IT IS often assumed that photography is the process of fast freezing a moment in time, a fraction of a second, a quick glimpse captured for eternity, a “snap”.
“Let me show you some ‘snaps’” may be the phrase of those who grew up in the post-Brownie era with access to “instant” photography, Polaroids, instamatics, compacts and a wealth of point and shoot. That word itself, a “shot”, makes it seem quick, over in a second, ephemeral.
But much professional photography takes time. Indeed from its earliest days more than 150 years ago photography was time consuming, requesting that you stand quite still in front of a camera, mounted on a tripod, with long time exposures. The true artist photographer has had to develop (no pun intended) the medium, coaxing, being patient in order to see the result through to the end, a successful print.
It is as exacting and as much a craft as any painting or sculpture. Mark Sinclair’s photographs in the new exhibition “Out of Office” at the Bonhoga Gallery in Weisdale Mill clearly display that craftsman-like approach to the medium.
In many of the more than 30 works there is evidence of careful timing and patience rewarded with beautiful and sometimes stunning results. It’s clear from a show like this that digital photography can mirror the complexity and variables associated with traditional methods.
Scord, Scatness is a monochrome triptych of sky, land, and sea, the movement of the water delayed by a long exposure transforming the wave in full surge. It is both dramatic and incredibly calming. This dichotomy features throughout the work.
Sinclair is clearly drawn to the coastline and weather of his native Shetland. There’s a host of images depicting the sea in a variety of moods with big dramatic skies. The care and skill with which these images have been prepared is evident in the clarity of the prints.
One of my favourites is Dale of Walls II with its close-up of glistening rocks and a slinky, swirling tide. Foula is picked out in the hazy, salmon pink and lilac sunset.
Often relying on wide-angle views these landscapes exude mood and place, the work taking on an almost “Romantic” aesthetic of the artist versus nature. Clarity of vision is crucial. In Ronas Voe there’s the gentle hint of ripples in the water while similar ripples in the clouds mirror the gentle lapping waves in South Voxter, Cunningsburgh. Sometimes there is effect for effect’s sake which can become clichéd such as the light in Levenwick II.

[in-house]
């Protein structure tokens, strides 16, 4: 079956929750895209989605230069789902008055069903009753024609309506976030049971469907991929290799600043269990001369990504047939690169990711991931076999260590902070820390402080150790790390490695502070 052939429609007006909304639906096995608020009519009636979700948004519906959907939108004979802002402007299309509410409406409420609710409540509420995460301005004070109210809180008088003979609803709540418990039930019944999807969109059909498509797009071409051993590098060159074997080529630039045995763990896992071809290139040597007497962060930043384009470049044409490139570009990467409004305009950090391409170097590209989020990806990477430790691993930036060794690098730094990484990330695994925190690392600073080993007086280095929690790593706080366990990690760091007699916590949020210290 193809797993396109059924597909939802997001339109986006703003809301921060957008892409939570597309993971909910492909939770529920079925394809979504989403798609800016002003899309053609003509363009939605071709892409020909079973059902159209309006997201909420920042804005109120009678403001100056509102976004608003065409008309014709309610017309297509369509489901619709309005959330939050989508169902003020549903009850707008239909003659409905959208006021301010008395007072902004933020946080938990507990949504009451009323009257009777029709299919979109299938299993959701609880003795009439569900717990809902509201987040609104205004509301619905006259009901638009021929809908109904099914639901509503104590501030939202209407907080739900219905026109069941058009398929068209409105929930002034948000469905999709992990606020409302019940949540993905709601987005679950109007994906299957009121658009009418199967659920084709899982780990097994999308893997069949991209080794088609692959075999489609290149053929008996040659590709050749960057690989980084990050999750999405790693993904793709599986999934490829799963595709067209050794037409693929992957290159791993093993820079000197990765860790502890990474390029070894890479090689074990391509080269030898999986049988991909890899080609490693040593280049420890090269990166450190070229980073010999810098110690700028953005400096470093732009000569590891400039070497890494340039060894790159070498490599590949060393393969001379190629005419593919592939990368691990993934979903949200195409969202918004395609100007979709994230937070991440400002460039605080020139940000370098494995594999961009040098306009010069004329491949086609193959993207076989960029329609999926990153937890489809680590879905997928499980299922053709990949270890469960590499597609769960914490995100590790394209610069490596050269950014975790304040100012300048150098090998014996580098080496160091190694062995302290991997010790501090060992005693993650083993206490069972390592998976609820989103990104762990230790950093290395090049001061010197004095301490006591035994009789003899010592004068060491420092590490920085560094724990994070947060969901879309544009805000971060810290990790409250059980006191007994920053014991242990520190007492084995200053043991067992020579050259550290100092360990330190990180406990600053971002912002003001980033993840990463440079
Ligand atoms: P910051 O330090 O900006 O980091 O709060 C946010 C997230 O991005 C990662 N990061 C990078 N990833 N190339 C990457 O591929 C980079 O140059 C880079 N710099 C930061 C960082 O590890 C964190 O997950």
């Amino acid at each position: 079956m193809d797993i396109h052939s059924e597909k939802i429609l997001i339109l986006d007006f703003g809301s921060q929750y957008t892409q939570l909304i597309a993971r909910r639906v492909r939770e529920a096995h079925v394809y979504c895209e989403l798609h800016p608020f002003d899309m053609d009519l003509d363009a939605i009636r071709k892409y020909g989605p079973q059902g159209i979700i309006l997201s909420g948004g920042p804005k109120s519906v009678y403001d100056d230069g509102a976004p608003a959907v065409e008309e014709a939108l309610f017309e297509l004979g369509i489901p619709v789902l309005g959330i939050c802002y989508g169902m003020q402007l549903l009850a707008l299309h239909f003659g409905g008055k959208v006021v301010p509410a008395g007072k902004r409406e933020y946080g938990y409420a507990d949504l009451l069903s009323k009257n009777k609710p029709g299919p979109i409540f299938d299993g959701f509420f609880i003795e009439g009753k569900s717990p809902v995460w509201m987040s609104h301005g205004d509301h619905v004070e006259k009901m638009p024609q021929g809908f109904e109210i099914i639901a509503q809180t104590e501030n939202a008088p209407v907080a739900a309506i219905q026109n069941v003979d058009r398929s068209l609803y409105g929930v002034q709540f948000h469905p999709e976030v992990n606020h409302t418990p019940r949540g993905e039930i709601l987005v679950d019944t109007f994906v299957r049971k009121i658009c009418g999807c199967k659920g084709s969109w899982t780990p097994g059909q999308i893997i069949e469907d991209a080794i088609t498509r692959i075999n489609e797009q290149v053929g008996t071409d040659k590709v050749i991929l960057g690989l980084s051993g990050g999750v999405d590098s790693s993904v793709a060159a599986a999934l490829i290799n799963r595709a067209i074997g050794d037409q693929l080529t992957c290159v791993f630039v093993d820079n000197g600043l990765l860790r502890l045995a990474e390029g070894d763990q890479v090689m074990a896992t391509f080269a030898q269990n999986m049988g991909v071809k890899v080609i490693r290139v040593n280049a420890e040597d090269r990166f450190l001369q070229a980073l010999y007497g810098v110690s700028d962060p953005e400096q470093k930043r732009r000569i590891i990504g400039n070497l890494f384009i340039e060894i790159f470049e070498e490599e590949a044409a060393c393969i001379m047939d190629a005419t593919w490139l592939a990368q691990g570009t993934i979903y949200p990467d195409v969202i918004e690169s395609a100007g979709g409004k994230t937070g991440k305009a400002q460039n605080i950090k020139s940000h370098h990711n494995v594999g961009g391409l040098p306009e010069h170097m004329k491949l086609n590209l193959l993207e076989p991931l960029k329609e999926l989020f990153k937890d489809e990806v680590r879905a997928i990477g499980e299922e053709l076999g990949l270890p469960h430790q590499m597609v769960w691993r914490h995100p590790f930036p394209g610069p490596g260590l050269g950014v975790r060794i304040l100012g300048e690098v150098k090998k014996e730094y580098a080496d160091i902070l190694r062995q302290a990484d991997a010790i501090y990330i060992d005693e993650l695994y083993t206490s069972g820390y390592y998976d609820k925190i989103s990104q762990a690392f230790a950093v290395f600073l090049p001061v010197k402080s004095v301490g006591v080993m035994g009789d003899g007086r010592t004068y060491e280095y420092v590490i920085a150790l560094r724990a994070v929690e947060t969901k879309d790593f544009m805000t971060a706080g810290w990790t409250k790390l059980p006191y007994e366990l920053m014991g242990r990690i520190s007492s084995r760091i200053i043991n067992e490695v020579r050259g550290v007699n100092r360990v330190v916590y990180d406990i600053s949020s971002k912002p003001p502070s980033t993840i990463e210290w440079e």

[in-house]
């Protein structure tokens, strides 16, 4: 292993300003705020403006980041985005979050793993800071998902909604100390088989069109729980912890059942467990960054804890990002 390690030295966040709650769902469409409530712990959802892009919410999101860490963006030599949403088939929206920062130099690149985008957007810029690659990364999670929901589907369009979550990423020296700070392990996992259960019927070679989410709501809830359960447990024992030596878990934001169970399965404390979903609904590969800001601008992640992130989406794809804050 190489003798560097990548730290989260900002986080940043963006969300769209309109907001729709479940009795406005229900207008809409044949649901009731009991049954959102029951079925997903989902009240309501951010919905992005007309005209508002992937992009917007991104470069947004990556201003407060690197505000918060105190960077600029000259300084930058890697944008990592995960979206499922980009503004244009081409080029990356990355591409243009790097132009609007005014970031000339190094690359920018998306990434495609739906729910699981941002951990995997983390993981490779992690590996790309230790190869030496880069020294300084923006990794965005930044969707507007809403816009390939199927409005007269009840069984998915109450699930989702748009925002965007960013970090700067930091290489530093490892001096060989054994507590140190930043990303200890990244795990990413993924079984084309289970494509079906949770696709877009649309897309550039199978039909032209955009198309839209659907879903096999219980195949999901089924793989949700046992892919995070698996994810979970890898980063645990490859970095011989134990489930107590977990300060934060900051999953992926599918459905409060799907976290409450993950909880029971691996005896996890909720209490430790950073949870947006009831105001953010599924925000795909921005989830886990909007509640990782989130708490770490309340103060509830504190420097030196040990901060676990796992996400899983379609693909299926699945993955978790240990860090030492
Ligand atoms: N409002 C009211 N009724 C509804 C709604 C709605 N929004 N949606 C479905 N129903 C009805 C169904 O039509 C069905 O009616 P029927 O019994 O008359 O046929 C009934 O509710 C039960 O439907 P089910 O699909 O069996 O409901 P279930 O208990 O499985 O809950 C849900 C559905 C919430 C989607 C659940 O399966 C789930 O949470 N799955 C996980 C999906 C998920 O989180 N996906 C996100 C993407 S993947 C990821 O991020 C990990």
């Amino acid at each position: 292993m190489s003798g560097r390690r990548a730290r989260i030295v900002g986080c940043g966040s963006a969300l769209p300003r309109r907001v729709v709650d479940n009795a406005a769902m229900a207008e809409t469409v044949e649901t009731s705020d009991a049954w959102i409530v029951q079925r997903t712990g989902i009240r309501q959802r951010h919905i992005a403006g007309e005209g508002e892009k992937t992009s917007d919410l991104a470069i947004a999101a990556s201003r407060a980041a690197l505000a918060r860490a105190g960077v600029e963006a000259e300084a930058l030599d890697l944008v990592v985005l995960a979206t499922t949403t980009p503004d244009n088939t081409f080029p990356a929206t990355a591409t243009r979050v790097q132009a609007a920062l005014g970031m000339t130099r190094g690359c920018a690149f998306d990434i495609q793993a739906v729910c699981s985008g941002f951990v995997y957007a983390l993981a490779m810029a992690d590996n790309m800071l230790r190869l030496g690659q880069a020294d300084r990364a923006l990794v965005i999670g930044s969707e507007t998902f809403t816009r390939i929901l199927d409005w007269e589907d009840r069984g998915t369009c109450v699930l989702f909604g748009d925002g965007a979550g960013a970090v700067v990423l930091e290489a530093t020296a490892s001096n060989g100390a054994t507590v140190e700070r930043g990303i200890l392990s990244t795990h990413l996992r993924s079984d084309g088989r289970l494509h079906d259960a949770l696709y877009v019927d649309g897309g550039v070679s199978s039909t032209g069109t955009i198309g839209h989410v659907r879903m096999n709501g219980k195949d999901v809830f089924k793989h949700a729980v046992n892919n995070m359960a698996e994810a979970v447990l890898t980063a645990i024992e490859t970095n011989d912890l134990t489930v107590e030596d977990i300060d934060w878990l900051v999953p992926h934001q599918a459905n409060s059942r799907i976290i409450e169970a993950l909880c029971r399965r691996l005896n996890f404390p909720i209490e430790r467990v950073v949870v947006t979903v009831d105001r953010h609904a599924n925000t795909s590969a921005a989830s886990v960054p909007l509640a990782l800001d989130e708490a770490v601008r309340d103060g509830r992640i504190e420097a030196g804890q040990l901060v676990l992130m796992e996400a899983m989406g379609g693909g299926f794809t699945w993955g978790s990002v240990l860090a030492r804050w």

Mark tells me he uses the raw file data from the digital camera and then works on the image building up the photograph in terms of light and colour. And it’s the colour photographs which contain some of the most romantic (this time as in sentimental) images. Who could fail to respond to the sunsets at Bannamin and St Ninian’s Isle V. Both have a subtlety of colouring although I don’t find the same in Nibon.
The contrast of stillness and flow and the ambiguity set up by photographing water features in much of the work. Waves and sand patterns from St Ninian’s bring to mind the work of the late Gunnie Moberg.
Stillness and flow also play a part in the large multi-image piece in the stairwell. Taken at Dale of Walls, this chopped-up series presents both blurred and clear objects, looking into the shingle and rocks of the shoreline through the water and shot with a long exposure.
Perhaps the photograph with the longest exposure is also the most unusual in the show. Levenwick II shows a wide-angled night sky from a position near a ruined building. The position of the camera focused on the Pole star shows the rotation of the other stars around it. In its minimal use of colour it is a fascinating image and I was drawn back to it frequently.
I liked the presentation of this show, the way the window mounts are lifted off the wall by 30mm or so of hidden wood creating a fine sense of depth, the shadows acting almost like a frame. This is an exhibition I’d recommend to anyone and not simply those who take photographs. While most of us are unlikely ever to be able to match the skills employed here we can all enjoy a new view of Shetland through Sinclair’s lens.
Just the one image, Meal Beach III, with its dramatic storm cloud over a stunning expanse of surf and sand is enough. If it doesn’t fail to thrill or move you then you’re in Shetland for all the wrong reasons.
The exhibition continues until 7th September.